Betterment through business connections

Local program helps donors support hospital workers and restaurants.

When Terry Murawski had an idea to help the health care workers and restaurant owners in Madison with one simple plan, he did what most business owners do. He picked up the phone and used his connections.

“I’m a serial networker,” he explains, describing his 30 years as executive director of the National W Club for UW Athletics. “I met a lot of people and was fortunate to make friendships and relationships that have extended to today.”

Murawski, now executive vice president of Thomas Bradley Insurance, leaned on those relationships to create Pay It Forward For Our Health Care Heroes, a program that connects donors, restaurants, and hospital workers and helps the latter two cope with the coronavirus (COVID-19).

Donors are able to make donations to local restaurants that are turned into gift cards of $15 each for front-line health care workers at UW and Meriter hospitals. The amount was purposeful in nature, explains Murawski. “We’re not trying to supplement anybody’s income. The idea is just to show thanks and help restaurants struggling in this crisis.”

Thomas Bradley Insurance put up the first $1,000 donation that was divided among five restaurants, but the idea’s momentum really grew when Murawski used his connections to get the word out. “I don’t even want to pretend we’re unique. Everybody in some way, shape, or form would like to help those ‘health care heroes’ who are working on the front line.”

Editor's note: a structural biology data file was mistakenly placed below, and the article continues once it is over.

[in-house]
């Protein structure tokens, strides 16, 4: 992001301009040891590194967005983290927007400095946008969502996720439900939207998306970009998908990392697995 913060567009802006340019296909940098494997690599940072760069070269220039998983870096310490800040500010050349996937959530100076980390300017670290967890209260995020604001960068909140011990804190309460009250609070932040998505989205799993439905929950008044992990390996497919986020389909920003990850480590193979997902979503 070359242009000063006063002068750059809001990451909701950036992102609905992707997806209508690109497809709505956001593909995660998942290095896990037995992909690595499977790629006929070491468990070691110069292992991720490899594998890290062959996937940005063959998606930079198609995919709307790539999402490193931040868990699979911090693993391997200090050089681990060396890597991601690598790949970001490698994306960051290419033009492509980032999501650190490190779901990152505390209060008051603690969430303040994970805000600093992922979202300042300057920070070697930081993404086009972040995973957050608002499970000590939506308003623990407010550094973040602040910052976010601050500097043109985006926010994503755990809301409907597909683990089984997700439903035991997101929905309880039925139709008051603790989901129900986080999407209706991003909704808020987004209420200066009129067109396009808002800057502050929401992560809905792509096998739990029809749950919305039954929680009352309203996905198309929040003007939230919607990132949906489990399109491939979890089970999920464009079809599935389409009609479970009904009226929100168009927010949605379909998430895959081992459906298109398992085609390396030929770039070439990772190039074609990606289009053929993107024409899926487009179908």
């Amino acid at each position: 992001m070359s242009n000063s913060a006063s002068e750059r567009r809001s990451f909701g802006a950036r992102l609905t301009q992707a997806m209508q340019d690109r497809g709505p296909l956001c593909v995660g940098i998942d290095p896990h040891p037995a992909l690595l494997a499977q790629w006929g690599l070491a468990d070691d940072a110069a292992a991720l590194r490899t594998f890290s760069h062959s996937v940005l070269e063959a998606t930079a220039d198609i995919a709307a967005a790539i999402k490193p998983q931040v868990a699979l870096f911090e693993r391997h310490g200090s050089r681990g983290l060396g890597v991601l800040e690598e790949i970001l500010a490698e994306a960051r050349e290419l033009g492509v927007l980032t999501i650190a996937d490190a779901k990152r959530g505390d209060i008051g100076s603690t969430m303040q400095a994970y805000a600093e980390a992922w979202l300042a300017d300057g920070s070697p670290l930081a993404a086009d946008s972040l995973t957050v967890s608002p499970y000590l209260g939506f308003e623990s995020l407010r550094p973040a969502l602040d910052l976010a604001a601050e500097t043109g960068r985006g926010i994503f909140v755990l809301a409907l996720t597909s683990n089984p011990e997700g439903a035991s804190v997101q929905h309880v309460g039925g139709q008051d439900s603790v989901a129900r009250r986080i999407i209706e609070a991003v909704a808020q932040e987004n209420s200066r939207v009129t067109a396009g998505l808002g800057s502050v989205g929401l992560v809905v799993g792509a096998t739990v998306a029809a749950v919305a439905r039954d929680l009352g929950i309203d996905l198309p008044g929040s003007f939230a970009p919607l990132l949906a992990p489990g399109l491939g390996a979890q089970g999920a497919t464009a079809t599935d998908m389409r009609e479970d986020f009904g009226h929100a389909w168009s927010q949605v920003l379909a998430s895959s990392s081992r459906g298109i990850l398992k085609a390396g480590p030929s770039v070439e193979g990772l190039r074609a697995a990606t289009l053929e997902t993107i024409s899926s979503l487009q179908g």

The more phone calls he made, the bigger the program became. Within days of his first conversation with Lee Pier, co-owner of the Nitty Gritty, he had donors, suppliers, and restaurant owners offering to help.

When Brewer Stouffer of Roman Candle was approached with the idea, he committed to doubling the gifts he received. Murawski said the gesture gave him goosebumps. “Here’s a guy whose business has been hard hit and his heart was really in it.”

The program is simple. The website and Facebook pages provide connection points between those who want to give and those who can use the donation. The donor pays the restaurant while directly indicating the gift is for “Health Care Heroes,” the restaurant generates the gift cards and then gets them to the hospital drop-off. The hospital then distributes the gifts to workers at the end of their shifts.

The program does not take money from donors. By working through the restaurants and having them make the drop-offs at the hospital, they go directly to people who need them. “They go right to the hospital, go right to the right person, and then they get distributed,” Murawski states.

The program began with Murawski and his connections finding the most direct path for donations of food to hospital workers. When hospital policies changed to disallow food deliveries, the choice was made to create a simple, easy-to-use channel for giving. Now that it’s created, Murawski is looking for ways to get the word out about the program. “One hundred percent of our goal now is just to let people know this opportunity is out there,” he states.

Murawski encourages restaurant owners to tell their suppliers and customers about the opportunity to give. He says the program is merely a way for people to channel their giving spirit toward people who could use the boost. If he can do that, he will consider the program a success. “It’s been an act of love, but I’ve enjoyed seeing it come together. Now I hope it gets some legs.”

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